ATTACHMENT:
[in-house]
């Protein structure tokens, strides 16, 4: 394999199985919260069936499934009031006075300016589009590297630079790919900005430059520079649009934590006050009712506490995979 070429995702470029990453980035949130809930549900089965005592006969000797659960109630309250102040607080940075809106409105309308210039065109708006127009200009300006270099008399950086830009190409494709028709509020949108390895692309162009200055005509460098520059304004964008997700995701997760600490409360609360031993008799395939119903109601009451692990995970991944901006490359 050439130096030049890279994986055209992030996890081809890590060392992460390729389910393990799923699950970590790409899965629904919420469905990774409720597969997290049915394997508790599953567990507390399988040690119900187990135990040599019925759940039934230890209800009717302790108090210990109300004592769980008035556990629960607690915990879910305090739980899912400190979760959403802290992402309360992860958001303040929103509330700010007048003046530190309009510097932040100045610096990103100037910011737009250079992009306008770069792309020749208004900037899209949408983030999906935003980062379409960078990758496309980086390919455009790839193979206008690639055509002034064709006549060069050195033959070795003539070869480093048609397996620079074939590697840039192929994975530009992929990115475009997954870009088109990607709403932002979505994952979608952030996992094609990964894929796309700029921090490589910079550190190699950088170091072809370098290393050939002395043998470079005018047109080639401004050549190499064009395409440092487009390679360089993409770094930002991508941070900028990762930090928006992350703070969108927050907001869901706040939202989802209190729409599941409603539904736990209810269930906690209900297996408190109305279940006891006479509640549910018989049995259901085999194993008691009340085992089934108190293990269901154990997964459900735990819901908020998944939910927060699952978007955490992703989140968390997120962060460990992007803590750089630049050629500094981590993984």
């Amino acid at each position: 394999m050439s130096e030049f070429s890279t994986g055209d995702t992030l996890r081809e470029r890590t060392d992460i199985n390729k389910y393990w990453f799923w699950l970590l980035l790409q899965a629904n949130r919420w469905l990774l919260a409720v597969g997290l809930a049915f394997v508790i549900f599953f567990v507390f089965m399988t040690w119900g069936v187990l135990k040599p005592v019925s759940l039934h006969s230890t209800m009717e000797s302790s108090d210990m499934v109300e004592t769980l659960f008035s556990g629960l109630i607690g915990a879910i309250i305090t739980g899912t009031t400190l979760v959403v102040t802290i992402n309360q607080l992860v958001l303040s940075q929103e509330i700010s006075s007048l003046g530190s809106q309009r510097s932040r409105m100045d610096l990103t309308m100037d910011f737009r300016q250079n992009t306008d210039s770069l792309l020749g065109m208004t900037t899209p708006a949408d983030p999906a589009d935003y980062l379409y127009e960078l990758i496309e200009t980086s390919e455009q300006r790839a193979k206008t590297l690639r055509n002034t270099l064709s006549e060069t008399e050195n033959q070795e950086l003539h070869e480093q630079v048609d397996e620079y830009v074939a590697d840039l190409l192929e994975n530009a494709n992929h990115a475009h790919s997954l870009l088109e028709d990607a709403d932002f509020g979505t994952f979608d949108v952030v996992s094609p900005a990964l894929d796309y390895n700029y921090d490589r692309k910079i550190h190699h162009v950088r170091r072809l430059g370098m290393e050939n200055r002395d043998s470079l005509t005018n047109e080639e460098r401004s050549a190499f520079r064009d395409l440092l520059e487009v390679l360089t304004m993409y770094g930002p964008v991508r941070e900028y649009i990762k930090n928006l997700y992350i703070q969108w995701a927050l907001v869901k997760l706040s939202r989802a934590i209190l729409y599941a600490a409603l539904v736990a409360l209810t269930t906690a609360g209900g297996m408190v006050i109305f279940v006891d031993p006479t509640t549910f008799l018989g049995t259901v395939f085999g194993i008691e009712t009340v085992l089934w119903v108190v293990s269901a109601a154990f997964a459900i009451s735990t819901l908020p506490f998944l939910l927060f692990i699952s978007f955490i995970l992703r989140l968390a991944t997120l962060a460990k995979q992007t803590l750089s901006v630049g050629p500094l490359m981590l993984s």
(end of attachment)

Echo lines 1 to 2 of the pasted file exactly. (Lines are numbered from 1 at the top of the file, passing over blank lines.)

[in-house]
């Protein structure tokens, strides 16, 4: 394999199985919260069936499934009031006075300016589009590297630079790919900005430059520079649009934590006050009712506490995979 070429995702470029990453980035949130809930549900089965005592006969000797659960109630309250102040607080940075809106409105309308210039065109708006127009200009300006270099008399950086830009190409494709028709509020949108390895692309162009200055005509460098520059304004964008997700995701997760600490409360609360031993008799395939119903109601009451692990995970991944901006490359 050439130096030049890279994986055209992030996890081809890590060392992460390729389910393990799923699950970590790409899965629904919420469905990774409720597969997290049915394997508790599953567990507390399988040690119900187990135990040599019925759940039934230890209800009717302790108090210990109300004592769980008035556990629960607690915990879910305090739980899912400190979760959403802290992402309360992860958001303040929103509330700010007048003046530190309009510097932040100045610096990103100037910011737009250079992009306008770069792309020749208004900037899209949408983030999906935003980062379409960078990758496309980086390919455009790839193979206008690639055509002034064709006549060069050195033959070795003539070869480093048609397996620079074939590697840039192929994975530009992929990115475009997954870009088109990607709403932002979505994952979608952030996992094609990964894929796309700029921090490589910079550190190699950088170091072809370098290393050939002395043998470079005018047109080639401004050549190499064009395409440092487009390679360089993409770094930002991508941070900028990762930090928006992350703070969108927050907001869901706040939202989802209190729409599941409603539904736990209810269930906690209900297996408190109305279940006891006479509640549910018989049995259901085999194993008691009340085992089934108190293990269901154990997964459900735990819901908020998944939910927060699952978007955490992703989140968390997120962060460990992007803590750089630049050629500094981590993984």